Exceptional Circumstances for Reopening a Divorce Settlement
There is a Narrow List of Strong Reasons to Reopen a Divorce Case in Ocean and Monmouth County, NJ
The only way to reopen a divorce case in New Jersey is if one of the parties to a divorce presents strong evidence of proper grounds for reopening a matter.
Grounds for Reopening under NJ Court Rules 4:50-1
As per N.J. Court Rules, R. 4:50-1, relief from a final judgment of divorce, otherwise known as “reopening the case,” is granted by the court for:
a. Mistake; Oversight; Surprise; Excusable Neglect
Example: Undervaluing specific assets. Not including assets that obviously should have been included in the property settlement agreement.
b. Newly discovered evidence unable to be discovered until it was discovered
Example: Zuba Plaintiff discovered Defendant’s wirings of substantial sums of money to offshore accounts in Belize, as well as property in Costa Rica.
c. Fraud; misrepresentation; other misconduct
Example: One party hiding assets.
d. Judgment or order is void
Example: Wrongful foreclosure of marital home prompted final judgment of divorce.
e. Order satisfied, released or discharged or order upon which it is based has been reversed or otherwise vacated, or it is no longer equitable that the judgment or order should have prospective application
Example: Unlike the other “changed circumstance” standard, events happening after entry of final judgment must be shown to cause in the future an ‘extreme’ and ‘unexpected’ hardship, such as losing funding for housing subsequent entry of divorce decree.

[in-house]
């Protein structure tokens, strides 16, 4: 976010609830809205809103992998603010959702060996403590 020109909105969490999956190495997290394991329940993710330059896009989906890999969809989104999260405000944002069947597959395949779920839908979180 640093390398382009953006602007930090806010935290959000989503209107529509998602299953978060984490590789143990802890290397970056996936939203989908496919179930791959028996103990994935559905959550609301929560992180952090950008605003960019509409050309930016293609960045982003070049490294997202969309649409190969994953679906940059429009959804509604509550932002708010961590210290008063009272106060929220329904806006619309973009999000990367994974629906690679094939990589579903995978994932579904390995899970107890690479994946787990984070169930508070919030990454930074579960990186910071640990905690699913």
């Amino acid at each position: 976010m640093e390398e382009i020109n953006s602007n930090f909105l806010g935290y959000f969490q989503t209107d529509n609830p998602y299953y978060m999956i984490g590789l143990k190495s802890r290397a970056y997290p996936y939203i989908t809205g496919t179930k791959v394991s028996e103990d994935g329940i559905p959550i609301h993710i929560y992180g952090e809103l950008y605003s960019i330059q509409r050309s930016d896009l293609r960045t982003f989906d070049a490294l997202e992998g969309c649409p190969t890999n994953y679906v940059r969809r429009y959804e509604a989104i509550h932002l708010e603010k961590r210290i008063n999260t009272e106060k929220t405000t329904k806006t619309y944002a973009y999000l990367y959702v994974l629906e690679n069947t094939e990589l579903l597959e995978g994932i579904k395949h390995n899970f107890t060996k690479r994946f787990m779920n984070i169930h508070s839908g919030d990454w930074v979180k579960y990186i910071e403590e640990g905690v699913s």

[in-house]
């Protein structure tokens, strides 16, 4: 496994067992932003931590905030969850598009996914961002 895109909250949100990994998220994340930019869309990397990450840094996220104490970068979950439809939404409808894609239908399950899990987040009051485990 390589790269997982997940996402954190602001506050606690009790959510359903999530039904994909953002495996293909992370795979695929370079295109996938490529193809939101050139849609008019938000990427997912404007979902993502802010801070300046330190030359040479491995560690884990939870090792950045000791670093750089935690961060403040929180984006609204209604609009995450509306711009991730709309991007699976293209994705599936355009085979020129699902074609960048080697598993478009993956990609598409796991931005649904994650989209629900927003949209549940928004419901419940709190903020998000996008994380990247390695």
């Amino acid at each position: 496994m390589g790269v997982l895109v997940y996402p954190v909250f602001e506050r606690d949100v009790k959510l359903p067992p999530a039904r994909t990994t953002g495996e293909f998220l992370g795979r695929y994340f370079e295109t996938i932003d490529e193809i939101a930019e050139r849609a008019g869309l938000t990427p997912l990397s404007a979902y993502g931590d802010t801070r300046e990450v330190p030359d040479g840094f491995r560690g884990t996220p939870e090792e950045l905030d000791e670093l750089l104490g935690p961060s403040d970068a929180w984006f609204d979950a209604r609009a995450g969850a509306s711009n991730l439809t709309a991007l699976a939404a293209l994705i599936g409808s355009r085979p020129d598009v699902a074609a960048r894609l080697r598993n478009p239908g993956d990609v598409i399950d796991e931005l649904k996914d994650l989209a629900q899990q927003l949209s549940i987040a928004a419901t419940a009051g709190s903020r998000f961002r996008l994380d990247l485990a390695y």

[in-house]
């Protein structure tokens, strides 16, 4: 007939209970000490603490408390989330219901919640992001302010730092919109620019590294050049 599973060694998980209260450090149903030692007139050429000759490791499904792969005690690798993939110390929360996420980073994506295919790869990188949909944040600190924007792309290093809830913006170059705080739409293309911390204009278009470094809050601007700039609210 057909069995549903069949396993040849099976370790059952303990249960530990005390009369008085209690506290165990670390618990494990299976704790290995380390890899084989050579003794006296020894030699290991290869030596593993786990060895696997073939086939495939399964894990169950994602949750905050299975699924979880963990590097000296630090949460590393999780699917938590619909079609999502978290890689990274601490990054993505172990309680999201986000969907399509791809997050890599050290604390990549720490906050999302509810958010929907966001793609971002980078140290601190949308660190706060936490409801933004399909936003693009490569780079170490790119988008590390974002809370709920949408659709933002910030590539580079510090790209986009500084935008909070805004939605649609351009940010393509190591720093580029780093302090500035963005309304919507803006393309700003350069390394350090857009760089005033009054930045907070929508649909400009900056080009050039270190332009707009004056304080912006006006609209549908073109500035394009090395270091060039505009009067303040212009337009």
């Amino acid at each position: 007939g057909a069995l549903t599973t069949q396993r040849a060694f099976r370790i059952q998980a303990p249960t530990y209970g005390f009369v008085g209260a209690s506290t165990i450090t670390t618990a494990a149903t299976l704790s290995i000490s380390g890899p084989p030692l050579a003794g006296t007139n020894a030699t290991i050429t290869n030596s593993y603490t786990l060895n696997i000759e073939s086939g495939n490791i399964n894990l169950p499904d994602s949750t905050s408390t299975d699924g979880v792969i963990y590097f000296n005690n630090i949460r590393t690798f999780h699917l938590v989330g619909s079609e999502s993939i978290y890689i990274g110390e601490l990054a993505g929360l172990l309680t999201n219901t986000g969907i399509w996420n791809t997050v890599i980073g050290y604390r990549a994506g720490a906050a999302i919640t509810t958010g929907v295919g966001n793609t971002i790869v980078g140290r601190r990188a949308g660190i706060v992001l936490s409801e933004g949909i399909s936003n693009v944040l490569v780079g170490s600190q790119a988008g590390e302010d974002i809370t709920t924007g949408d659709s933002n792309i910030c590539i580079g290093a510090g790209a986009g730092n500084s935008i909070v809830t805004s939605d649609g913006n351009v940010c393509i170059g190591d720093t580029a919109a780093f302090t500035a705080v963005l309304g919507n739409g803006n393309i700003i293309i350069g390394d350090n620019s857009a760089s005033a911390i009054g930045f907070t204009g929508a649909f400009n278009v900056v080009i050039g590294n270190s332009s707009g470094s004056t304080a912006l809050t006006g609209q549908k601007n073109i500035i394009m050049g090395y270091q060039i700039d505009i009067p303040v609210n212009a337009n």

f. Any other reason justifying relief from the operation of the judgment or order.
Example: One spouse receives significantly less property or money than the other against the interest of justice
Alternatives You May Consider If You Disagree With the Final Judgment
If you are unhappy with the outcome of your divorce, it is necessary to consult with an attorney immediately. Normally nothing can be done if there is a final judgment of divorce. However, an experienced attorney can help persuade the court to reopen the matter under New Jersey Court Rule 4:50(1)(f), which allows for reopening of the case if no other subsection of the statute is satisfied. If justice so requires it, the Court will reopen the matter, and only an experienced attorney will help the Court arrive at the conclusion that requires them to reopen the matter for you.
Unhappy spouse parties to a divorce may move to reopen only if a strong and compelling argument shows proper grounds.
Rehashing the Reopening in NJ
In Rosen v. Rosen, 225 N.J. Super. 33, 36, 541 A.2d 716 (App. Div.), the court specifically addresses subsection (f) and it’s capability of reopening cases, or vacating judgments, “for any other reason justifying relief from the operation of the judgment or order.” When using subsection (f), there is no “perfect” situation to apply it. It may only be used in “exceptional cases” so that there can be “equity and justice” reached for both parties.